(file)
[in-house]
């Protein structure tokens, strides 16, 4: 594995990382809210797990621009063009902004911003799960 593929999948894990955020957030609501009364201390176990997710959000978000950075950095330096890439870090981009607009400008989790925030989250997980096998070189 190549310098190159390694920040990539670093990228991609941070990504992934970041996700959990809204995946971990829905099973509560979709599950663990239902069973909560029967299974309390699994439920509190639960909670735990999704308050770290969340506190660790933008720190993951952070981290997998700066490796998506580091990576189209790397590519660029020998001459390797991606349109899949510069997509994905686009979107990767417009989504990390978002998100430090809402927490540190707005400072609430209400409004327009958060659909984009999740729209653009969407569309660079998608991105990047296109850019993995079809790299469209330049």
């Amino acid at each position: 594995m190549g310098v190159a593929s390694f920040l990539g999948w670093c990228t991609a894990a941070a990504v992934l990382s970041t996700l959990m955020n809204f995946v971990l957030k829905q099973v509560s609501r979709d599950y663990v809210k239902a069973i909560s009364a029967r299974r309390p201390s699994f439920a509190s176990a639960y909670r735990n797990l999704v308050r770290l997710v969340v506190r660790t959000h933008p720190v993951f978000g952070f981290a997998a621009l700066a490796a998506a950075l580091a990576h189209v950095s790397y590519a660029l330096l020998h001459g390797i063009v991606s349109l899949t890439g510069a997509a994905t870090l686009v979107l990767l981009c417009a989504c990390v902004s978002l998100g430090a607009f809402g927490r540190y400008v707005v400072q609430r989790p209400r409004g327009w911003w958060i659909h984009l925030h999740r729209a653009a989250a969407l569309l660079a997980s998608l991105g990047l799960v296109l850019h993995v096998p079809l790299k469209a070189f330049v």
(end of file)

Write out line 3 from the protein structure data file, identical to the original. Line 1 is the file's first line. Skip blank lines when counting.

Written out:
């Amino acid at each position: 594995m190549g310098v190159a593929s390694f920040l990539g999948w670093c990228t991609a894990a941070a990504v992934l990382s970041t996700l959990m955020n809204f995946v971990l957030k829905q099973v509560s609501r979709d599950y663990v809210k239902a069973i909560s009364a029967r299974r309390p201390s699994f439920a509190s176990a639960y909670r735990n797990l999704v308050r770290l997710v969340v506190r660790t959000h933008p720190v993951f978000g952070f981290a997998a621009l700066a490796a998506a950075l580091a990576h189209v950095s790397y590519a660029l330096l020998h001459g390797i063009v991606s349109l899949t890439g510069a997509a994905t870090l686009v979107l990767l981009c417009a989504c990390v902004s978002l998100g430090a607009f809402g927490r540190y400008v707005v400072q609430r989790p209400r409004g327009w911003w958060i659909h984009l925030h999740r729209a653009a989250a969407l569309l660079a997980s998608l991105g990047l799960v296109l850019h993995v096998p079809l790299k469209a070189f330049v």